in the new osm2po v4.7.7 release notes I see that there is new MlgRouter (MultiLevelGridRouter) "which is an at least five times faster DefaultRouter". Could someone clarify why it's so fast (what assumptions/concept cause such dramatic speedup? what is the main idea of Multi Level Grid?) and for what cases it's applicable/recommended to use?


There are many (even optimal) speed-up-techniques for goal directed routing. One very prominent candidate is the AStar-Algo which uses heuristics based on geographic informations. Another one is the MultiLevel-Routing which bases on precalculated highway levels. The precalculation step detects low and high level roads and the routing algo can ignore low level streets in the middle of the path. One of the best algos of this class is the CH used by OSRM or MoNav. The disadvantage is the memory overhead and a very long precalculating time. Hence osm2po uses a very simple technique which doesn't hurt the memory and the runtime too much. Another disadvantage is that one precalculated set of levels only fits to exactly one use case. "fastest-path" e.g. would be one, "shortest-path" another.

In order to enable this feature, read the comments/hints in osm2po.config. All you have to to is

  1. Enable postp.2.class=de.cm.osm2po.converter.MlgBuilder (config)
  2. Enable graph.support.extensions=true (config)
  3. Run osm2po with at least (cmd=gp)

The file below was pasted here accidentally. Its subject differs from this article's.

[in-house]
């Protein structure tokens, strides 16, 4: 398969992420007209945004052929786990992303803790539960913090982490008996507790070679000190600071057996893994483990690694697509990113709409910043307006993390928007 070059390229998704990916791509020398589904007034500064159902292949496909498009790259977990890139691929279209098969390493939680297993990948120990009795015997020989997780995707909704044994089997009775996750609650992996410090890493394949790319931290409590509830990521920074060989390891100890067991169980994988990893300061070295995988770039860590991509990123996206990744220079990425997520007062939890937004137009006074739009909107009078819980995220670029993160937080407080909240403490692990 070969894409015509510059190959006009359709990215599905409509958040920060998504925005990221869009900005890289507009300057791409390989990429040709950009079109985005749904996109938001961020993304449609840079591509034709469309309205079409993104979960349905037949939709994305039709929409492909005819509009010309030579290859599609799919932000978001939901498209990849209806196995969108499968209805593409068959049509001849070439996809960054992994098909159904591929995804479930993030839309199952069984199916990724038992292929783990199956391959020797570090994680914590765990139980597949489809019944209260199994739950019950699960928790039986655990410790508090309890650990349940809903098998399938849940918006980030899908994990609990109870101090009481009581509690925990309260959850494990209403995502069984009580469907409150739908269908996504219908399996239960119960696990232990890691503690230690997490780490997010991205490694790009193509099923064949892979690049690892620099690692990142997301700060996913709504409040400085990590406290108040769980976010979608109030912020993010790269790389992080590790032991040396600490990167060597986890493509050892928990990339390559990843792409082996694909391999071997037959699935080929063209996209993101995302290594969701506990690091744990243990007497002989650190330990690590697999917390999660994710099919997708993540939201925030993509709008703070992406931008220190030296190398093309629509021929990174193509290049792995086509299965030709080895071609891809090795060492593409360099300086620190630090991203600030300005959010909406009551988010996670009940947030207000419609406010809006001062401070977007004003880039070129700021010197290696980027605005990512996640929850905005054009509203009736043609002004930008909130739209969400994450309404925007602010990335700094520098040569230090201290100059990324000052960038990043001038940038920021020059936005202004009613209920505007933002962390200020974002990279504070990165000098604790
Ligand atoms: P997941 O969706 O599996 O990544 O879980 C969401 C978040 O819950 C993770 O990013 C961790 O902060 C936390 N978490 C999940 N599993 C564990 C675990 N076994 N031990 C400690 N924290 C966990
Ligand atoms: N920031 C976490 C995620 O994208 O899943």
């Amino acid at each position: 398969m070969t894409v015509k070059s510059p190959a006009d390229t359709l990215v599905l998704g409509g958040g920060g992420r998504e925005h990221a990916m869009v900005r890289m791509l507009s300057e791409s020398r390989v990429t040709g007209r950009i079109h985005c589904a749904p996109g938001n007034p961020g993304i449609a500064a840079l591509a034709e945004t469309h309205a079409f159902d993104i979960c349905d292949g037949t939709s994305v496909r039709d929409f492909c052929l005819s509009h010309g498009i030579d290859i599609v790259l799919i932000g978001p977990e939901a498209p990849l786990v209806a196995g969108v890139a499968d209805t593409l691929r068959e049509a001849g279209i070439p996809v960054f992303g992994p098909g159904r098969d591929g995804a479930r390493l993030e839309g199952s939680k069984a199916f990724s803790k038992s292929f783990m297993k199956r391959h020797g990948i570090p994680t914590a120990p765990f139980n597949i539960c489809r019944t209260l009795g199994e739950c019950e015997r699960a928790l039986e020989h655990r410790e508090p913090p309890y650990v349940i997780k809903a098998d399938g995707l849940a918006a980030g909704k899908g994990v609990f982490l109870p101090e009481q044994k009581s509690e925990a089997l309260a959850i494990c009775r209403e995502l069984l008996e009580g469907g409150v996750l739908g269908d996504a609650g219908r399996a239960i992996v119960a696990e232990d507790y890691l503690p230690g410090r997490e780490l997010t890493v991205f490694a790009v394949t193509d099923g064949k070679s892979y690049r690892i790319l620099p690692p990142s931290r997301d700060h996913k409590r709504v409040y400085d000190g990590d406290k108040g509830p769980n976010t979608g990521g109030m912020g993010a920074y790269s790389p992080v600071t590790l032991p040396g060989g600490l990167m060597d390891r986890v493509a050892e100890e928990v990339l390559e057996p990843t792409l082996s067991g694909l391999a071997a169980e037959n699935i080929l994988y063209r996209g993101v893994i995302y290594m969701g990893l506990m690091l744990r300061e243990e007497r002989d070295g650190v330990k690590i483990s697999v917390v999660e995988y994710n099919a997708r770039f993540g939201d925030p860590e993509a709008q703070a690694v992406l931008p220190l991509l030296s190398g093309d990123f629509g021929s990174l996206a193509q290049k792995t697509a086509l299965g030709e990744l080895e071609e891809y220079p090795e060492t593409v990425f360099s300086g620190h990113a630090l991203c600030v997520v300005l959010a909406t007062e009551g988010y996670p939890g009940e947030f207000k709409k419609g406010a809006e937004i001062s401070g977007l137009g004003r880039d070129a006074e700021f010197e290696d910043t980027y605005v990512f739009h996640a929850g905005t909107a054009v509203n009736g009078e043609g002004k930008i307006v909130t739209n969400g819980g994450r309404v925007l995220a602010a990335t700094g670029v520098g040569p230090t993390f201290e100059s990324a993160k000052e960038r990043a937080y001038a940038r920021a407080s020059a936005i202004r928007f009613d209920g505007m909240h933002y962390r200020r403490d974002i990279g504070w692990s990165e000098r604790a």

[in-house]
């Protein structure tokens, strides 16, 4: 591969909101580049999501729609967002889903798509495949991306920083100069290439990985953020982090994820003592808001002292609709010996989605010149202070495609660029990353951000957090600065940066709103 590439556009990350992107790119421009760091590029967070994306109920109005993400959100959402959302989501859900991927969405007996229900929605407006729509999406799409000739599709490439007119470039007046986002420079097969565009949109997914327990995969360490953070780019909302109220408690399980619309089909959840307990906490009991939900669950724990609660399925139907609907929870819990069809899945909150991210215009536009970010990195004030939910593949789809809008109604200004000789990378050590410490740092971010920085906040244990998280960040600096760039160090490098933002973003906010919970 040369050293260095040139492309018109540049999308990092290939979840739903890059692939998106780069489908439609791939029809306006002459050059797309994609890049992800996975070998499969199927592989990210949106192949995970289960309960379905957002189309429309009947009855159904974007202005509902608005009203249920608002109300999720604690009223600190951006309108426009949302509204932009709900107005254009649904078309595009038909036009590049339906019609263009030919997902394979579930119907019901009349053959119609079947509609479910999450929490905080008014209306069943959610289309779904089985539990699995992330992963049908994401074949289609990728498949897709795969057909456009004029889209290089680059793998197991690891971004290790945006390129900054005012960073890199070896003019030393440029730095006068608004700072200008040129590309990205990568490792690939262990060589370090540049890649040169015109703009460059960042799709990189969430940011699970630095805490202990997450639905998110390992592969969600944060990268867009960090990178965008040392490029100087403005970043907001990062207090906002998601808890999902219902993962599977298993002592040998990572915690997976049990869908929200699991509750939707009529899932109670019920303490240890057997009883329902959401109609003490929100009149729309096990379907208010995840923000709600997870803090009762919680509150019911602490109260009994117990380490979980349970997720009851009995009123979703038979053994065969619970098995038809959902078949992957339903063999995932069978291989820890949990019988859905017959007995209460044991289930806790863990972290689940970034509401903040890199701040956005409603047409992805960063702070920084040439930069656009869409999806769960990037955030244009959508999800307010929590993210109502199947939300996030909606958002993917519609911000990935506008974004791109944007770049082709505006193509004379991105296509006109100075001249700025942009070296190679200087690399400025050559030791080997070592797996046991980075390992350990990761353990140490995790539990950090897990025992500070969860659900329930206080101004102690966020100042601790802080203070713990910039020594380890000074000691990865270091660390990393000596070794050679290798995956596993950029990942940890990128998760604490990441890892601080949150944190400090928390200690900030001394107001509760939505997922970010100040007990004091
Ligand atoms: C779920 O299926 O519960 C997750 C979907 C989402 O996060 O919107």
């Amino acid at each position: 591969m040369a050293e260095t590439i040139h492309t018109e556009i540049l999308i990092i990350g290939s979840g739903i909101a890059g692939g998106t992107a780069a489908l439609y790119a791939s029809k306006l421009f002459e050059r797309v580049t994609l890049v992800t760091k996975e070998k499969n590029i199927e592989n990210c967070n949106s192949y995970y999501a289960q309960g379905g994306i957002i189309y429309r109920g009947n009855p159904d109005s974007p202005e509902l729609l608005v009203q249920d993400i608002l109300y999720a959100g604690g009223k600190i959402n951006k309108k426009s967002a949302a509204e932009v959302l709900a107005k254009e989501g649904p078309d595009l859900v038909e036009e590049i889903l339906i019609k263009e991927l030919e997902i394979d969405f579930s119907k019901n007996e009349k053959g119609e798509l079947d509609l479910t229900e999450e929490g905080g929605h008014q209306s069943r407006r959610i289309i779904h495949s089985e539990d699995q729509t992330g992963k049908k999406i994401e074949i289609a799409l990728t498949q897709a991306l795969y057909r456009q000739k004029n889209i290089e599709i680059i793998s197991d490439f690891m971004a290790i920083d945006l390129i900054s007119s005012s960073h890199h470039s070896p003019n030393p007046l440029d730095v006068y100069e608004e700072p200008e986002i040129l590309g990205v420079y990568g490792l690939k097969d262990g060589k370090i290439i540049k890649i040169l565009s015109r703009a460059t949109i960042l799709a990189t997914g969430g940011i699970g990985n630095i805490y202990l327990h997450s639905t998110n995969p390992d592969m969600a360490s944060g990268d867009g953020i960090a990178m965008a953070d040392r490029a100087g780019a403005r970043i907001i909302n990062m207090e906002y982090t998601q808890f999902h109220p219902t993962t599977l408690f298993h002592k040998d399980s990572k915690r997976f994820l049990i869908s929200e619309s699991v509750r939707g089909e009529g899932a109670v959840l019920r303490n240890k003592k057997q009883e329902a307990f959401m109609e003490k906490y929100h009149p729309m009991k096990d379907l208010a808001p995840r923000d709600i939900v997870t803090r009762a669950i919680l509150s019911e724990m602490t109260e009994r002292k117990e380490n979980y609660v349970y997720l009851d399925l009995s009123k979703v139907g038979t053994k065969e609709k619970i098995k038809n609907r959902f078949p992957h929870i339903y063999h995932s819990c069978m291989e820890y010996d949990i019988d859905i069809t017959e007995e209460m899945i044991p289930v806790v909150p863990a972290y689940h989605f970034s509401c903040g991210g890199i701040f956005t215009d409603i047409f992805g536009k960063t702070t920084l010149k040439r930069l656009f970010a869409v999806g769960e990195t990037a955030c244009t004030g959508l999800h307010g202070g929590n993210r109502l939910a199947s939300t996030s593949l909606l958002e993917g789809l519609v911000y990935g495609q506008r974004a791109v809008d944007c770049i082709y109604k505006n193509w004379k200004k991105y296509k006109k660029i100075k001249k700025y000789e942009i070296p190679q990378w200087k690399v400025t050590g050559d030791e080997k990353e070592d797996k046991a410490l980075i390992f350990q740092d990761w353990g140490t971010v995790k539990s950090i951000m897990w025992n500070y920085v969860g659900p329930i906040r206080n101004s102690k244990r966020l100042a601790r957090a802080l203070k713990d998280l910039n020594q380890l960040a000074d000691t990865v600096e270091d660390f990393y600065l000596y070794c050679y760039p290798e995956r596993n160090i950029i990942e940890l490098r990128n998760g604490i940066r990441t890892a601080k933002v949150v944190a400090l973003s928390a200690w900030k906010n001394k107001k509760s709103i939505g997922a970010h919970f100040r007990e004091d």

4. Enable one or more MlgRouters (config)
  5. Open the WebTestUI

Tipp: Test it with a medium sized country, Spain eg. and you'll see the difference between the DefaultRouter and the MlgRouter.

| improve this answer | |
  • ok, it looks like this router is reasonable to use for routing between different cities and for long distances. But would be any performance degradation in case if MlgRouter will be used for small distances inside one city? (I mean on run time not on precalculation time) – Andrew Apr 22 '13 at 21:37
  • You are right. It doesn't make sense to use such a technique for short distances. Here a normal Dijkstra or AStar should be sufficient. – Carsten Apr 23 '13 at 17:01

Your Answer

By clicking “Post Your Answer”, you agree to our terms of service, privacy policy and cookie policy

Not the answer you're looking for? Browse other questions tagged or ask your own question.